Shapiro: There is nothing more powerful than human connection. In the international realm, I’ve seen one-time sworn enemies now working side-by-side on peace agreements. And this same human power is critical in the organizational context. Every day, take 10 minutes to put aside your emails and paperwork to connect with others in your department. Encourage your employees to take a few minutes each day to connect. This may seem superficial or “soft,” but it is these relations that will carry your organization forward when conflict hits.
Caprino: Are there any personalities (extreme narcissists, for instance) who truly can’t be reasoned or negotiated with?
Shapiro: It can be extremely difficult to negotiate with people who have rigid views or grandiose self-assessments – but you can negotiate with nearly anyone. The challenge is to understand what is motivating the other, and then to seek to address those motivations.
In my book, I discuss three types of motivation – rational, emotional, and spiritual. The narcissist is desperate for appreciation, and to the extent you can give such respect where merited, you may be able to open the door to influence. Others who appear unreasonable may be yearning for rational understanding or spiritual connection. I’ve worked with a lot of hostage negotiators, and they are able to negotiate a successful outcome in high-stakes situations when the perpetrator at first appears unreasonable.
The danger is to assume from the outset that the other side is impossible to negotiate with. If you believe that, it becomes a self-fulfilling prophecy. It’s much better to start with the assumption that negotiation may be possible to resolve – and it may just be.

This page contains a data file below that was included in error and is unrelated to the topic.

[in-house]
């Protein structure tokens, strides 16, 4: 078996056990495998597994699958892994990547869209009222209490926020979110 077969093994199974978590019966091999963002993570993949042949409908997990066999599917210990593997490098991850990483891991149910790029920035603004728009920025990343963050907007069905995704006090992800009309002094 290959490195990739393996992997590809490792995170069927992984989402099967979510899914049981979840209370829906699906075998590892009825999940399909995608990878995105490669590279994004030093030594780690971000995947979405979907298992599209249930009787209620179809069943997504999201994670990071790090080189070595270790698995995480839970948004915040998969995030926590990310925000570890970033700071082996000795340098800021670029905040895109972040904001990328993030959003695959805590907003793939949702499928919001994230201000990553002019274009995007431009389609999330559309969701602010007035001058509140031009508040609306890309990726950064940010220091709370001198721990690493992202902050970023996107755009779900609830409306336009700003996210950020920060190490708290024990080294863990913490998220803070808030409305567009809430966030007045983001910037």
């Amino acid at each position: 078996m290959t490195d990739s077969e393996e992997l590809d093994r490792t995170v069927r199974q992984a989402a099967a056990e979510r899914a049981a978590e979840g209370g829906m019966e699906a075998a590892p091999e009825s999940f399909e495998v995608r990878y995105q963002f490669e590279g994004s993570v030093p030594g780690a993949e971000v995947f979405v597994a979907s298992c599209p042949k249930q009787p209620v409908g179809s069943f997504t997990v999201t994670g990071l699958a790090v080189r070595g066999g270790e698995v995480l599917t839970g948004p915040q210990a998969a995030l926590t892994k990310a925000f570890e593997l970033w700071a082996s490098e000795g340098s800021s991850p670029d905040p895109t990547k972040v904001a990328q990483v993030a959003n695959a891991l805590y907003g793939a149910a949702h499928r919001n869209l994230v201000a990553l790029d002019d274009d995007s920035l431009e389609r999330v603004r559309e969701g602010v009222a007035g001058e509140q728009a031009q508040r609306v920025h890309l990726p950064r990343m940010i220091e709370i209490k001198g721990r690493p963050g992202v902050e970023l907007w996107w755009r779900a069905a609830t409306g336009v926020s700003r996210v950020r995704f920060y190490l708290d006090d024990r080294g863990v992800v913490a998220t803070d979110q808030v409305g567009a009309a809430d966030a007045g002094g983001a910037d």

Caprino: Finally, Daniel, what are the top five strategies you can recommend, to help us resolve unresolvable conflict?
Shapiro: Here’s what I recommend:
Use metaphor to understand the nature of your relationship.
This is a simple, powerful way to unearth the emotional depths of your conflict. Think about how you might best visually depict your relationship with the other side. Does it feel like you are boxers duking it out? Or do you feel as though the other is a shark and you are innocent prey? By depicting your relationship through metaphor, you come to better understand why the conflict feels so insurmountable.
Turn the other from an adversary into a colleague.
Work out your problems as two partners cooperatively tackling differences. Rather than defending your own position in the conflict, ask for the other side’s advice.
Listen to learn.
When the other side attacks your perspective, it is very tempting to defend your views and attack back. But that merely pulls you further into impasse. Instead, take a deep breath and try to listen to the other side’s perspective. What is it that they are hoping you hear? What do they see as their legitimate points?
Plot out your typical pattern of conflict.
If you consistently get into conflict with your colleague or boss, become aware of how the conflict typically starts and how it escalates. Does your colleague frustrate you every time he or she assumes control of meetings? What do you do in response – avoid the situation? Snap back with a sarcastic statement?
Change one conflict behavior.
Once you have plotted out your typical pattern of behavior, choose one behavior to change. If you and a colleague typically bicker back and forth over the details of a work assignment, try listening to their perspective or asking them questions to learn more. While such a change in behavior may at first feel unnatural, it is a crucial step to negotiating the nonnegotiable.
Caprino: Any last words about conflict?
Shapiro: Remember: Conflicts often seem nonnegotiable, but that tends to be a mental illusion. So relentlessly seek to create cooperative relations. With a fair amount of effort and a good dose of patience, you will be well-positioned to negotiate the nonnegotiable.
For more information, visit Daniel Shapiro and his book Negotiating the Nonnegotiable: How to Resolve Your Most Emotionally Charged Conflicts.
Read the original article on Forbes.